Providing material aid to Islamic rebels trying to overthrow a secular govt? Supporting other nations in doing the same? I think it's dumb to lay it all at his feet, it's not like he waved his magic Obama wand and caused all this, but when our country gets involved in shiat like this, you better believe the PRESIDENT bears responsibility.


Redlines and the Problems of Intervention in Syria

"The difference between right-wing and left-wing interventionists is the illusions they harbor. In spite of experiences in Afghanistan and Iraq, right-wing interventionists continue to believe that the United States and Europe have the power not only to depose regimes but also to pacify the affected countries and create Western-style democracies. The left believes that there is such a thing as a neutral intervention -- one in which the United States and Europe intervene to end a particular evil, and with that evil gone, the country will now freely select a Western-style constitutional democracy. Where the right-wing interventionists cannot absorb the lessons of Afghanistan and Iraq, the left-wing interventionists cannot absorb the lessons of Libya."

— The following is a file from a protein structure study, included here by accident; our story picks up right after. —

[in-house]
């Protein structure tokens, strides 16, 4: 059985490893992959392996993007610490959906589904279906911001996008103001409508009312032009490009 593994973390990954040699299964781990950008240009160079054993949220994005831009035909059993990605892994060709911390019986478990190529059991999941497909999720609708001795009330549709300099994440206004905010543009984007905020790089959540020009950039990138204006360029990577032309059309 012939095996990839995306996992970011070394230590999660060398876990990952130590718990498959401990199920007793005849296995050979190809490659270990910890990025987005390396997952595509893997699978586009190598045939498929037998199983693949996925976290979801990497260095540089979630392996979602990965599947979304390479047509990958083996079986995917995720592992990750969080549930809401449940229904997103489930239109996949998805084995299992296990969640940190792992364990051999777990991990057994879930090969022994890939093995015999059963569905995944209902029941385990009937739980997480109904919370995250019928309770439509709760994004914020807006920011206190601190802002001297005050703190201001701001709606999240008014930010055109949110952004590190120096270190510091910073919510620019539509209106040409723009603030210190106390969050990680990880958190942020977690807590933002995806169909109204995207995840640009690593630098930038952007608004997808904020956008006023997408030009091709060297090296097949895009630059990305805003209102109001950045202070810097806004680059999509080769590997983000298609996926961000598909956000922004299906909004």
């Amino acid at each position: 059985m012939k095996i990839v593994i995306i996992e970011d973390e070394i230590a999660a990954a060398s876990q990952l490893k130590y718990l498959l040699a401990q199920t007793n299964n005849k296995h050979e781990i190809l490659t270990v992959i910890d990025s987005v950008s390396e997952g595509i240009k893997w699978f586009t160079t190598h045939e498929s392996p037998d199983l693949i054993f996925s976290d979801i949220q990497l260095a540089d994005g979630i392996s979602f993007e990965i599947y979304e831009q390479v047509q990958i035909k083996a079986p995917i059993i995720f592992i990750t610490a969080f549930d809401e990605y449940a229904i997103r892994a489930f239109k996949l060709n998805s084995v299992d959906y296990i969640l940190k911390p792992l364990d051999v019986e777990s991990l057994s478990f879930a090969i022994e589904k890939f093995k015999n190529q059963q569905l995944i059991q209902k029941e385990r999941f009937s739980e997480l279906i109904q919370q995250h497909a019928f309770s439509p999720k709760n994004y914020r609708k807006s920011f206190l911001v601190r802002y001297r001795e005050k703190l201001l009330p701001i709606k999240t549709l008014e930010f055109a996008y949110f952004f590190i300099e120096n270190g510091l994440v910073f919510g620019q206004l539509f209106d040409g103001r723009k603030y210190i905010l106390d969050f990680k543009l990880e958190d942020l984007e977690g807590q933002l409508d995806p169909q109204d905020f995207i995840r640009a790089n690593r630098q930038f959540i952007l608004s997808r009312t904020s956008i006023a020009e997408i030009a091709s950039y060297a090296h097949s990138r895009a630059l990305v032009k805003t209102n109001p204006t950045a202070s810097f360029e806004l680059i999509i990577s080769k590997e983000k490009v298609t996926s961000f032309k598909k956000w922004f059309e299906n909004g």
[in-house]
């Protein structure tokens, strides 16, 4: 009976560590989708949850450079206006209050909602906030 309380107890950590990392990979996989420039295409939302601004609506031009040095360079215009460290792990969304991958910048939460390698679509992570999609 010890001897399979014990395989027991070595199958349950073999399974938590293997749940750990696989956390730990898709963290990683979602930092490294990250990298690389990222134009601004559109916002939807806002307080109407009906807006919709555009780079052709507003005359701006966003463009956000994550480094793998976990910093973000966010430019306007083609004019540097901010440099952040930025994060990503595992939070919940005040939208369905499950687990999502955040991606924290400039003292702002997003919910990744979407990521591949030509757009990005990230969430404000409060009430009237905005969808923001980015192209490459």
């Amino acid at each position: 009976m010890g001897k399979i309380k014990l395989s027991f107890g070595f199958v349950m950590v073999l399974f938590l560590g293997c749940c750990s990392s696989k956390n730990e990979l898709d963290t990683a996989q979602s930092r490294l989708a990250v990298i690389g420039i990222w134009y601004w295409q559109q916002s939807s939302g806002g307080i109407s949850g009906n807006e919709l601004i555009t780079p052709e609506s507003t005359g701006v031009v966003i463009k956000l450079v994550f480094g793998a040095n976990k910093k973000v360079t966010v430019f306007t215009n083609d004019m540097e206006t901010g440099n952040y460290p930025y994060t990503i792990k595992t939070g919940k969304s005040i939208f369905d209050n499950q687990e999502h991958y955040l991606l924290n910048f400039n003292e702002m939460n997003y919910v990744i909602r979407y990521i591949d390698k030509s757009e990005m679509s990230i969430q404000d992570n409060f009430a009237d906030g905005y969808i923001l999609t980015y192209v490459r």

2013-04-30 10:40:02 AM

JustGetItRight: The left thought the young were rising up to overthrow oppression when all they were doing was opening the door for an even worse oppressor.


Objection, your honor: assumes facts not in evidence.

/Hint: the fact that the Muslim Brotherhood has "Muslim" in its name doesn't automatically make them worse than Mubarak.
 
2013-04-30 10:42:42 AM
GORDON: One thing for sure, it isn't Obama's fault, because nothing is ever his fault.  He's only the President.

So explain to us then how this is Obama's fault then.

Because he had the audacity to be black, intelligent and the President all at the same time.


1 1/2 of 3 is correct. He is half white black and the president.
 
2013-04-30 11:05:22 AM
yes, al qaeda are the good guys in syria.
 
2013-04-30 11:11:12 AM

Bit'O'Gristle: both sides are barbarous 3rd century fundies. Let them kill the shiat out of each other, and stop giving them our cash.


Actually no. Syria under Assad is secular, where Christians etc. can practise their faith, girls can go to school, universities, and doesn't have to cover their hair.

So really, it's just the "rebels" that are the whackjobs.
 
2013-04-30 11:19:01 AM
 
2013-04-30 11:22:51 AM

Tatterdemalian: Sure, why not? It would have worked out better than giving you what you wanted, the Muslim Brotherhood in charge of Egypt.


Yes, allowing Mubarak to kill his own people for protesting would've been a better option.

/rolls eyes